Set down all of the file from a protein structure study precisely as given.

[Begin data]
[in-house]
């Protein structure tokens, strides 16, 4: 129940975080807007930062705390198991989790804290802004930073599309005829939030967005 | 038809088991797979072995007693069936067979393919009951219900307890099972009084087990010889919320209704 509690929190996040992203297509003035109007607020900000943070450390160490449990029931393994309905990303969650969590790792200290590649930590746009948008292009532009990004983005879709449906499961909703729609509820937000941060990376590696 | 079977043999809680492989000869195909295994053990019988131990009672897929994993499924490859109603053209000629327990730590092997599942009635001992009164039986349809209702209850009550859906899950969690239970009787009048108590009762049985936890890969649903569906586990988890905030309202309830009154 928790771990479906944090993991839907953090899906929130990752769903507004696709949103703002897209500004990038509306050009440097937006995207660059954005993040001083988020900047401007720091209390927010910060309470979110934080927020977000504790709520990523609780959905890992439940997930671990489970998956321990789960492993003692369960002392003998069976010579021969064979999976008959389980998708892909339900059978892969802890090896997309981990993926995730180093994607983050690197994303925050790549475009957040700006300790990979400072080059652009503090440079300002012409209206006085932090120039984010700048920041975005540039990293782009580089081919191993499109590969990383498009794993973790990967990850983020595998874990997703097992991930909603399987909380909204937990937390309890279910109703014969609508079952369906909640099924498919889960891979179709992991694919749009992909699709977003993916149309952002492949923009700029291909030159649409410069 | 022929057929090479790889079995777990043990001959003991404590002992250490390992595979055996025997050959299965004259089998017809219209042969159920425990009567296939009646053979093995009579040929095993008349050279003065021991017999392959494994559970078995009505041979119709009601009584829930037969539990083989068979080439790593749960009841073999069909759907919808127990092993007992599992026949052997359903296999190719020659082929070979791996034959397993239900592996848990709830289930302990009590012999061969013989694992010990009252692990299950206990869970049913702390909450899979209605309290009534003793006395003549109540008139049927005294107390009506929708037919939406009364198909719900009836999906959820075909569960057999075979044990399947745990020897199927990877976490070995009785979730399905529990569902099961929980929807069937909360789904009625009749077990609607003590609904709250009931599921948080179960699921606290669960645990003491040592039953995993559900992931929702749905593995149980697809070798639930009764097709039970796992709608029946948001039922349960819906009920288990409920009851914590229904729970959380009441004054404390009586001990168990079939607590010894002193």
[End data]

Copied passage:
[in-house]
């Protein structure tokens, strides 16, 4: 129940975080807007930062705390198991989790804290802004930073599309005829939030967005 | 038809088991797979072995007693069936067979393919009951219900307890099972009084087990010889919320209704 509690929190996040992203297509003035109007607020900000943070450390160490449990029931393994309905990303969650969590790792200290590649930590746009948008292009532009990004983005879709449906499961909703729609509820937000941060990376590696 | 079977043999809680492989000869195909295994053990019988131990009672897929994993499924490859109603053209000629327990730590092997599942009635001992009164039986349809209702209850009550859906899950969690239970009787009048108590009762049985936890890969649903569906586990988890905030309202309830009154 928790771990479906944090993991839907953090899906929130990752769903507004696709949103703002897209500004990038509306050009440097937006995207660059954005993040001083988020900047401007720091209390927010910060309470979110934080927020977000504790709520990523609780959905890992439940997930671990489970998956321990789960492993003692369960002392003998069976010579021969064979999976008959389980998708892909339900059978892969802890090896997309981990993926995730180093994607983050690197994303925050790549475009957040700006300790990979400072080059652009503090440079300002012409209206006085932090120039984010700048920041975005540039990293782009580089081919191993499109590969990383498009794993973790990967990850983020595998874990997703097992991930909603399987909380909204937990937390309890279910109703014969609508079952369906909640099924498919889960891979179709992991694919749009992909699709977003993916149309952002492949923009700029291909030159649409410069 | 022929057929090479790889079995777990043990001959003991404590002992250490390992595979055996025997050959299965004259089998017809219209042969159920425990009567296939009646053979093995009579040929095993008349050279003065021991017999392959494994559970078995009505041979119709009601009584829930037969539990083989068979080439790593749960009841073999069909759907919808127990092993007992599992026949052997359903296999190719020659082929070979791996034959397993239900592996848990709830289930302990009590012999061969013989694992010990009252692990299950206990869970049913702390909450899979209605309290009534003793006395003549109540008139049927005294107390009506929708037919939406009364198909719900009836999906959820075909569960057999075979044990399947745990020897199927990877976490070995009785979730399905529990569902099961929980929807069937909360789904009625009749077990609607003590609904709250009931599921948080179960699921606290669960645990003491040592039953995993559900992931929702749905593995149980697809070798639930009764097709039970796992709608029946948001039922349960819906009920288990409920009851914590229904729970959380009441004054404390009586001990168990079939607590010894002193």